Correct me if I’m wrong, but aren’t people who can accurately feel, interpret, and mentalize the thoughts and emotions of others and detect threats before other people called ‘intuitives’ and ‘psychics’?  Could it be possible that having social anxiety and general anxiety disorder is NOT actually a disorder but is a product of having a stronger intuition, more accurate interpretations on people’s states, a sensitive energy field, and an increased ability to detect danger?

These scientific studies shine a whole new light on spirituality and social anxiety.  Don’t be afraid to feel what you feel, and don’t let anyone call you crazy because of it.  Perhaps what we are calling a disorder is actually a gift.

Steven Bancarz

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The Wounded Healer

Empathetic people often try to heal the wounds of the most challenging characters and then feel very upset when they get kicked.

Remember that your job is to shine your light and be the Mona Lisa smile in the Universe rather than force awareness on those who have the equal right to sit in the shade.

All are beautiful and take the journey when and if they are ready

~ Veronica Farmer

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The Wounded Child Archetype

Light Attributes

Awakens compassion and desire to serve other Wounded Children.

Opens the learning path of forgiveness.

Shadow Attributes

Blames all dysfunctional relationships on childhood wounds.

Resists moving on through forgiveness.

The Wounded Child archetype holds the memories of the abuse, neglect, and other traumas that we have endured during childhood.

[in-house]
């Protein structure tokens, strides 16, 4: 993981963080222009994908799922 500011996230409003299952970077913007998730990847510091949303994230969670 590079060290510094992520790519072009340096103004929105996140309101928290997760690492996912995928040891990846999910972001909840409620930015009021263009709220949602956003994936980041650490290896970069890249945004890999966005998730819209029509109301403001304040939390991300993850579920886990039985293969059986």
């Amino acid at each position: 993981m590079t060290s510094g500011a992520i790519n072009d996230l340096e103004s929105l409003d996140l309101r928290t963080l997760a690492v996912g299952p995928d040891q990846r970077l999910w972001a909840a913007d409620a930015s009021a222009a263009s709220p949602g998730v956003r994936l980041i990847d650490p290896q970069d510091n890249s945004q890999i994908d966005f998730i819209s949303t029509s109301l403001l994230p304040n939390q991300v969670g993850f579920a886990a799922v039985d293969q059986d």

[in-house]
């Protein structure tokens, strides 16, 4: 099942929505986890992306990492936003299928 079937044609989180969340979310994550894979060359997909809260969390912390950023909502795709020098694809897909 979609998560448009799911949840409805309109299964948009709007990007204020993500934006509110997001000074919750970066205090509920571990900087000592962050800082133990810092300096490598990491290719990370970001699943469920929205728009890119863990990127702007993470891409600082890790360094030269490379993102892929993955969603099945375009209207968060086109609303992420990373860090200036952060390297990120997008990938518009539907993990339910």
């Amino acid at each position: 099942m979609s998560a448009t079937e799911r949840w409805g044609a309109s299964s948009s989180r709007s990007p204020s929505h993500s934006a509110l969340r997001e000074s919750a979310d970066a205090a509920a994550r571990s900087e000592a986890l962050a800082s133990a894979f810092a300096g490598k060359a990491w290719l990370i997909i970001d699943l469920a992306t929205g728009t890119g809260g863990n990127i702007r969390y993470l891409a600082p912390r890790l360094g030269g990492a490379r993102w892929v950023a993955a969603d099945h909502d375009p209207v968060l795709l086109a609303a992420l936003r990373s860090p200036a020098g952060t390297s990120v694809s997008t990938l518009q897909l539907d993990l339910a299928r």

This may be the pattern people relate to the most, particularly since it has become the focus of therapy. The Wounded Child is accepted as a major culprit in the analysis of adult suffering.

The painful experiences of the Wounded Child archetype often awaken a deep sense of compassion and a desire to find a path of service aimed at helping other Wounded Children.

From a spiritual perspective, a wounded childhood cracks open the learning path of forgiveness.

The Shadow Aspect

The shadow aspect may manifest as an abiding sense of self-pity, a tendency to blame your parents for your current shortcomings and to resist moving on through forgiveness.

Evaluation

Choosing the Wounded Child suggests that you credit the painful and abusive experiences of your childhood with having a substantial influence on your adult life. Many people blame their Wounded Child, for instance, for all their subsequent dysfunctional relationships.